For a few hours. Then came a snowstorm of emails, requests for opinions and feedback on the Exhibition, Catalogue, the gallery texts, the posters design, the labelling…so many choices to make so quickly, which i like as i don’t work well with too much time to deliberate, after such a long run on this project, the choices seem straightforward. somehow. Have also been editing my own Gift List , 1-99, which will appear on the floor and it begins to read like a strange poem –come-shopping list. They need to order the vinyls for the floor for that one so have Monday as a deadline. As fro the 100-999 text labels for the other objects, I still have some editing to do before they can begin formatting that and getting it ordered to print. I am trying to get as much done as I can late at night when the children are asleep, after a day’s sledging…
We are meeting on tuesday re catalogue design, David Hyde the designer has already come up with some beautiful cover design options and seems to be working very intuitively and sensitively which I appreciate. It’s exciting for me and a new experience as no-one has ever published anything on my work as yet, bar an article in Textile Journal which hasn’t yet come out and which I put together mainly myself, with some direction from Janis Jefferies. She has also written an essay for this show on my work, which i think is excellent and provides insightful perspectives and threads of meaning on my work and its context which I have learnt a lot from. It all feels like being at a water fountain and really delighting in it’s fresh cool taste..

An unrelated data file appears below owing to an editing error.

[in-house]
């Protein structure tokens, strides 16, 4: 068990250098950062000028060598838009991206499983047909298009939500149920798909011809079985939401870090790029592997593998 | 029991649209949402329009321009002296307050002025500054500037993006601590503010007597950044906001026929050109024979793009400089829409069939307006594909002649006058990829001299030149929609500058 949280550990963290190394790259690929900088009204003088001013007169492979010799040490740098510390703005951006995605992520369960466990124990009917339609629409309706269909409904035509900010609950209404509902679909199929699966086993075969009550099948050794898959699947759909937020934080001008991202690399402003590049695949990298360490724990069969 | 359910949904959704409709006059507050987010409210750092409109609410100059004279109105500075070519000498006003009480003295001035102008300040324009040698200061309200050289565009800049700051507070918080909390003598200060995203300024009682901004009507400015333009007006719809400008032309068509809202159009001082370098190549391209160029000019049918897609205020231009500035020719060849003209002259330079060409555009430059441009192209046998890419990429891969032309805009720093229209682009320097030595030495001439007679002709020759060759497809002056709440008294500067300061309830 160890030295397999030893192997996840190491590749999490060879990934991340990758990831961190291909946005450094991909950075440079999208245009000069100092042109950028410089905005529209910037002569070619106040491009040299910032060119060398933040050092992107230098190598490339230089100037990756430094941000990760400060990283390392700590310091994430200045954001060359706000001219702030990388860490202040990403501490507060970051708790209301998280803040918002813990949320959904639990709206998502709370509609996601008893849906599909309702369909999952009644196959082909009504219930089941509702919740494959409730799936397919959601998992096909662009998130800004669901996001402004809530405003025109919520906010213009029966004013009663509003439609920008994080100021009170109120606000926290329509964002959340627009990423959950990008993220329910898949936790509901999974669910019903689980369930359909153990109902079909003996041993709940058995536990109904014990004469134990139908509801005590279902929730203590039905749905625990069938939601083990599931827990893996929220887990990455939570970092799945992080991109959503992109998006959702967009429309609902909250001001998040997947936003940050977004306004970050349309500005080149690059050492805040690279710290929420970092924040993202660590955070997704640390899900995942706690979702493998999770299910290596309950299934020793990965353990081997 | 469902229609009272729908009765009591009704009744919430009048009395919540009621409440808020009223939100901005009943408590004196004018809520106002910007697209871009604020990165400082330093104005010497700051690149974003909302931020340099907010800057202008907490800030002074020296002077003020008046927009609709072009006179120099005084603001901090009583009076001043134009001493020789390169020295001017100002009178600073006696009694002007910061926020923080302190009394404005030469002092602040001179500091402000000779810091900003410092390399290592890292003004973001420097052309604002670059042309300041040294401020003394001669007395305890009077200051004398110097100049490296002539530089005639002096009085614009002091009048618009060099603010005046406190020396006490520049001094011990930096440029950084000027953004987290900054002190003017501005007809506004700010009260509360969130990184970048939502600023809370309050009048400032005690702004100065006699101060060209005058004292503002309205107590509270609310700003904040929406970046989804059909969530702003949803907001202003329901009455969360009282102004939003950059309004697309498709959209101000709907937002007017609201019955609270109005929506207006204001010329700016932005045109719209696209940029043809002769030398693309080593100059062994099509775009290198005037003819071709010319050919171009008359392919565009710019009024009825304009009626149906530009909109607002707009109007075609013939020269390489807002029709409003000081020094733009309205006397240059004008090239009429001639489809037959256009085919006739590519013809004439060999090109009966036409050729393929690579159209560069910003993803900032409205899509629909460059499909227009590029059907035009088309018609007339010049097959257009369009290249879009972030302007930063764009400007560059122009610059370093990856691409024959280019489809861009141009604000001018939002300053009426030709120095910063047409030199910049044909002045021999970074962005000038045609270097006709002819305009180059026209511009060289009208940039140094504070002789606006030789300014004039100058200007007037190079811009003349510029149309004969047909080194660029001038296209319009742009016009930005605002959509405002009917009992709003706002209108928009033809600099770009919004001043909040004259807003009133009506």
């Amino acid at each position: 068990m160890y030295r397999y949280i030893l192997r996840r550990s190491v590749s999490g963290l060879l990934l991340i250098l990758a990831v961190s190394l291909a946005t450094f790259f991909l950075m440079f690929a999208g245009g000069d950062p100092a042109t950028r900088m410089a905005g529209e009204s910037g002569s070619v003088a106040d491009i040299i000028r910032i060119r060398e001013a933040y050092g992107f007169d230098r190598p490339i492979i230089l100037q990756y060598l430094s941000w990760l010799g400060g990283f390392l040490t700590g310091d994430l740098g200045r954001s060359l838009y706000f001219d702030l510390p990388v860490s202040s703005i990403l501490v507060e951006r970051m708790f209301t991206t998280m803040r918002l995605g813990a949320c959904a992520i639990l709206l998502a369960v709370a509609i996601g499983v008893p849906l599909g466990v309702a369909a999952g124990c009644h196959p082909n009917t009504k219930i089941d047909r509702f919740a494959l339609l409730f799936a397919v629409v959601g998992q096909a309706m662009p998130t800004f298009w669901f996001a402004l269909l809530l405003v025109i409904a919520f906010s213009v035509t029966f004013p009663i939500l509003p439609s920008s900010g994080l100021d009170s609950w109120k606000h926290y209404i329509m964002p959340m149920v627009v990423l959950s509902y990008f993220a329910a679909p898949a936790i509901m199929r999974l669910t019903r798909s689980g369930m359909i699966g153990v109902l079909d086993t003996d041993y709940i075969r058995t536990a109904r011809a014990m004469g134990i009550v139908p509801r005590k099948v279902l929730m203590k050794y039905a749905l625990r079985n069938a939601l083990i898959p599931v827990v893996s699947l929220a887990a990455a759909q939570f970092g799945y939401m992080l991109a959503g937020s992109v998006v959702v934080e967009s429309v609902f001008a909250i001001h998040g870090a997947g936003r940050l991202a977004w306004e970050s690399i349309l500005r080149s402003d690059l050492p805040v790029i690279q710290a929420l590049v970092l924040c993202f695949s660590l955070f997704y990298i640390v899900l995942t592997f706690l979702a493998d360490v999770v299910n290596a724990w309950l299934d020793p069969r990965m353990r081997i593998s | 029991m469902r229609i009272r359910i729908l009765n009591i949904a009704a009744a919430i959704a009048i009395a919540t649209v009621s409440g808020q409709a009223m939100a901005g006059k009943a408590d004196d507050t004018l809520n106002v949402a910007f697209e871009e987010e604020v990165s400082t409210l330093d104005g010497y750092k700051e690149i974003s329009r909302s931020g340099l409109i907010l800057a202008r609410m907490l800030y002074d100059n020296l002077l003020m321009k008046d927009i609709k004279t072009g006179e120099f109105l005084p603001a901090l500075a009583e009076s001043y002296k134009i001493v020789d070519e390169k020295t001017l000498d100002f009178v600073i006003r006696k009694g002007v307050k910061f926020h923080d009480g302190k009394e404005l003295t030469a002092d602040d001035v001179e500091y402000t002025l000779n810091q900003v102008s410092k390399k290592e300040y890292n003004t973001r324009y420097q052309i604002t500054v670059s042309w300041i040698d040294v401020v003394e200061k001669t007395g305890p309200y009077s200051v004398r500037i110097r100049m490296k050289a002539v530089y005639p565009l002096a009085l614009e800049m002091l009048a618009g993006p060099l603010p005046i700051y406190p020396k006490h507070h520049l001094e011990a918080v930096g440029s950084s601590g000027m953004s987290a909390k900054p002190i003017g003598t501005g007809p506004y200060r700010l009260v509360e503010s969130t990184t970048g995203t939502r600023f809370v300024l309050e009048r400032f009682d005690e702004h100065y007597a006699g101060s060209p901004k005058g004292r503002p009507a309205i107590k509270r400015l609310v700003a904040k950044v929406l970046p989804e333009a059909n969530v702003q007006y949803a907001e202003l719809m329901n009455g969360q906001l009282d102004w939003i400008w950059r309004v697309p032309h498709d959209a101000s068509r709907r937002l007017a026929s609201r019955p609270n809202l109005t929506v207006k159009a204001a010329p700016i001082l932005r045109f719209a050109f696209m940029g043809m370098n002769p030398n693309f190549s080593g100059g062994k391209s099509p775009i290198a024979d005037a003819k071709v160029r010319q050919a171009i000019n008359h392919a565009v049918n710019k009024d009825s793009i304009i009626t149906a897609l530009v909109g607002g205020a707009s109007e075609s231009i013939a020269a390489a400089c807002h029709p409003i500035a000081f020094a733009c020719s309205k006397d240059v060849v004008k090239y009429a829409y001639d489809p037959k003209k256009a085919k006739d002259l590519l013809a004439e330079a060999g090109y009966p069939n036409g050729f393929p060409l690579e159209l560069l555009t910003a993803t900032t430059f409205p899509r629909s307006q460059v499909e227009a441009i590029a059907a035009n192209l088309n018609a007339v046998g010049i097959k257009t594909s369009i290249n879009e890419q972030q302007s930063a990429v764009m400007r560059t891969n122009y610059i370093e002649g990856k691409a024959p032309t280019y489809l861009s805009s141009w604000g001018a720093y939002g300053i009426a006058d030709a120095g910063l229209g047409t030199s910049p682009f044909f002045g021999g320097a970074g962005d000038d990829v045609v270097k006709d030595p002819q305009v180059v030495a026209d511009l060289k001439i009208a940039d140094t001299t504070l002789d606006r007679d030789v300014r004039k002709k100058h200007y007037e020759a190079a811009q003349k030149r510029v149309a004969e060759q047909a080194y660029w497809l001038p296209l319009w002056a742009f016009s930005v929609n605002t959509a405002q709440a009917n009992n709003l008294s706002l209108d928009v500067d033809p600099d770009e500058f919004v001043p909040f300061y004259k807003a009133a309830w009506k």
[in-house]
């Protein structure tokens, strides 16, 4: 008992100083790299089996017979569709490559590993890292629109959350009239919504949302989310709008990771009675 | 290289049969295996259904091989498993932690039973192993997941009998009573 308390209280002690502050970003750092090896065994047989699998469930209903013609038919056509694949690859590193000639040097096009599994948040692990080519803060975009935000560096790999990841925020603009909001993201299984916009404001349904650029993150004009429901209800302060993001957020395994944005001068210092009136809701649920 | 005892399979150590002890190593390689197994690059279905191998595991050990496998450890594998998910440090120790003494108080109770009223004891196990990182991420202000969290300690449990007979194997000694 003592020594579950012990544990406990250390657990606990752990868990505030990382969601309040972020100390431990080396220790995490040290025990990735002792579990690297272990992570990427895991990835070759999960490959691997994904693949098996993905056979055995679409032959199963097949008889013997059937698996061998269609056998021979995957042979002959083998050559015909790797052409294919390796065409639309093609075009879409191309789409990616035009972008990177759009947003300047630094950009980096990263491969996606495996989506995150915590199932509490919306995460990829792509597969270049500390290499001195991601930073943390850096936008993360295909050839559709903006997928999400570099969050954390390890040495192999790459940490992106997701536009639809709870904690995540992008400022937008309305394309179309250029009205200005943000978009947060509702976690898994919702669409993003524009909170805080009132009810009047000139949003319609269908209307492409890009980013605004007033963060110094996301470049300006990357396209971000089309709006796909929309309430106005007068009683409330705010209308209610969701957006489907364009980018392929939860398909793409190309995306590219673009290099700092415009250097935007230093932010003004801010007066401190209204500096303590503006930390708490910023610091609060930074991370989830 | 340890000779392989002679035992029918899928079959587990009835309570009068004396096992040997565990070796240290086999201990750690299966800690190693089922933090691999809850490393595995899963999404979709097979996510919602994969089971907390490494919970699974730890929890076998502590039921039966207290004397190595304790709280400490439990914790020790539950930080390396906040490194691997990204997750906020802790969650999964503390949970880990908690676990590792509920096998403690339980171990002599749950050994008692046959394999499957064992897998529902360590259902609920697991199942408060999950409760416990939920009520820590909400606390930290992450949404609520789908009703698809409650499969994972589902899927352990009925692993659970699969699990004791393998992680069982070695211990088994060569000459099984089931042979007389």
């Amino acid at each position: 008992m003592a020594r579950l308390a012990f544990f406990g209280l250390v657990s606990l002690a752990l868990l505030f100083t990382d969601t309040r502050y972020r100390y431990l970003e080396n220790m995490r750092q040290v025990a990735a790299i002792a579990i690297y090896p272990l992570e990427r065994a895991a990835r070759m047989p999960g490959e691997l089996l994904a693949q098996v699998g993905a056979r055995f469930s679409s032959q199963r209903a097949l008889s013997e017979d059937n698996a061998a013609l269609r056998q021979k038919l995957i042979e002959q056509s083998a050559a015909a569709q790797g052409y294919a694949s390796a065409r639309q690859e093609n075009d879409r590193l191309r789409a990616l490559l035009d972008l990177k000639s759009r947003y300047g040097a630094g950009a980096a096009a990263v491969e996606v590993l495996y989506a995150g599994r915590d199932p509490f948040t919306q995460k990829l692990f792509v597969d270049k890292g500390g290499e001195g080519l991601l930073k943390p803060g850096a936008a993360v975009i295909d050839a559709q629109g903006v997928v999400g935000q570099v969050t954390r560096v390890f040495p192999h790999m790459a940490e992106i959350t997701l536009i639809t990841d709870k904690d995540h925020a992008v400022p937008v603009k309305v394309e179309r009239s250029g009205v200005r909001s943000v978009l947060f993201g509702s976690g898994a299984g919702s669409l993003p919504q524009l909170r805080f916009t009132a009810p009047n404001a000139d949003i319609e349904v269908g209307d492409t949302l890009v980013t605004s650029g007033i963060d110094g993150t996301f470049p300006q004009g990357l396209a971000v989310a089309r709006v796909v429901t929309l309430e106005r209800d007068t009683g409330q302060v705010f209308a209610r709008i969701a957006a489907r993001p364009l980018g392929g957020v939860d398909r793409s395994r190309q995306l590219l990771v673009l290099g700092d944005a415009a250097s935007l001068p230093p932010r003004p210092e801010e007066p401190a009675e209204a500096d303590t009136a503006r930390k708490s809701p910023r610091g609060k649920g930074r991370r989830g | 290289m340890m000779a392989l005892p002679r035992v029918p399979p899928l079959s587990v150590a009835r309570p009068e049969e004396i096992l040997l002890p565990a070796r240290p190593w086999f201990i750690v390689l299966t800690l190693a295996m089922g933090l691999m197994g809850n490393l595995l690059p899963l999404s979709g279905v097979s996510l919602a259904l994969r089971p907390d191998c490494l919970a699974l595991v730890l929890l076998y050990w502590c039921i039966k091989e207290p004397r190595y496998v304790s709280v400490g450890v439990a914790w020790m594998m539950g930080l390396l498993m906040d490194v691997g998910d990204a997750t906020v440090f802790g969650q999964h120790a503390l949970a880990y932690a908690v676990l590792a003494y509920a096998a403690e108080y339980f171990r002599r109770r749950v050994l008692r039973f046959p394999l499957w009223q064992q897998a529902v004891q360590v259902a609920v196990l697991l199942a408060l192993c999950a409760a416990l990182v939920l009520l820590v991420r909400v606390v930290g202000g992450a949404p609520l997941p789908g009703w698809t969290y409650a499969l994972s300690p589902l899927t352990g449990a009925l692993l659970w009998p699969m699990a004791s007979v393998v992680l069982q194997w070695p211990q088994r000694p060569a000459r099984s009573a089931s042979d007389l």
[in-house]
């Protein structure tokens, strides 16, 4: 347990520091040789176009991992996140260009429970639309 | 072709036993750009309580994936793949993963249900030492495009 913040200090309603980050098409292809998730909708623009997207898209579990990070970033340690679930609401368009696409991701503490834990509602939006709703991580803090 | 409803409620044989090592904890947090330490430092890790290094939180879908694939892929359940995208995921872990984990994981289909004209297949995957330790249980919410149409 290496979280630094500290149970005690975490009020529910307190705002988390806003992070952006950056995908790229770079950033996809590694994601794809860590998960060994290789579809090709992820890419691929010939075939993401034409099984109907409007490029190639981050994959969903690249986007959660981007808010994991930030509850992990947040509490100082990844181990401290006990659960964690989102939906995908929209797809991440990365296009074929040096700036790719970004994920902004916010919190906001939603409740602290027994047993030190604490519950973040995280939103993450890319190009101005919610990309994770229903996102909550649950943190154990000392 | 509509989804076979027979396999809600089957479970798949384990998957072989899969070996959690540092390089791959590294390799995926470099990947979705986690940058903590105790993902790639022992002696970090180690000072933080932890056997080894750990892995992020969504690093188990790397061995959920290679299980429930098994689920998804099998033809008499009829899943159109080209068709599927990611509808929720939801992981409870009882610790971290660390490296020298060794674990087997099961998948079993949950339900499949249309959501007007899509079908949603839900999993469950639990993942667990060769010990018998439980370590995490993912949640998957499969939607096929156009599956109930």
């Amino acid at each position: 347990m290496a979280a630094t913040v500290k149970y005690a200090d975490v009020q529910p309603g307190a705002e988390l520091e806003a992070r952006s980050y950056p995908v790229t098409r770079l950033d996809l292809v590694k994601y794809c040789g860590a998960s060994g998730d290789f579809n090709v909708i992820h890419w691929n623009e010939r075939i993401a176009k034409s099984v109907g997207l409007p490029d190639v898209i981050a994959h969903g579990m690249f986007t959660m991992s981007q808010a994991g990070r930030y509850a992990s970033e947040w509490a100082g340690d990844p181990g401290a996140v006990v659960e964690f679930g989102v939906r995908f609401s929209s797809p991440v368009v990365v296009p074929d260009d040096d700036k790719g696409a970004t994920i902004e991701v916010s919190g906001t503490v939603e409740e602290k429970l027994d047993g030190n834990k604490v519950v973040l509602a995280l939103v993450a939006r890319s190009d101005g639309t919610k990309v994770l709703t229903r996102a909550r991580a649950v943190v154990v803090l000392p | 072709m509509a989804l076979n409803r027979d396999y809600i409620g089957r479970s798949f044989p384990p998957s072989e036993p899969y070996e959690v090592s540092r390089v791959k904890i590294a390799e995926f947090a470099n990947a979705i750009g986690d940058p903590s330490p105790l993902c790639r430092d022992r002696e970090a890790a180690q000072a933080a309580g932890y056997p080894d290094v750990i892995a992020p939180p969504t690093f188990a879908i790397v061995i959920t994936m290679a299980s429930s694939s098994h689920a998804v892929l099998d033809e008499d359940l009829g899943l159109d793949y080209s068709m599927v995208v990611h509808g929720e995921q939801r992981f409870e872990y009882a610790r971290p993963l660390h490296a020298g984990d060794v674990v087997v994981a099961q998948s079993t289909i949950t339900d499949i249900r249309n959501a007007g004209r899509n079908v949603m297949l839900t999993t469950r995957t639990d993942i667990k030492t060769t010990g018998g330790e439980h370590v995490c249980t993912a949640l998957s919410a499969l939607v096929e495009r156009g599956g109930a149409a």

In the meantime, I have been editing several thousand metre of poetry scrolls from my installation project for South Bank Centre last year called The Bibliomancer’s Dream, which I worked on with Willow and which is happening again this year, alongside an additional installation at QEH. During the Imagine Festival. Crazily, both shows open on February 5th! I am not going to complain, but I do wish I had access to temporary cloning pinned down. I am travelling to Bristol on 18 jan to start installing, and planning to finish by feb 2nd at the latest (I will blog about the process) as am due to be installing at Southbank on feb 3 and 4th. Then back up to Bristol on 5th…..
I finally finished the floor design , mapping and packing up of all 900 gifts last night at midnight…it took a lot longer and a lot more excruciating patience than i had planned for… i am too exhausted to write anything coherent but wanted to post up these images from my phone as i liked the pattern the number made on the floor…and it gives a sense of the scale of the final main piece..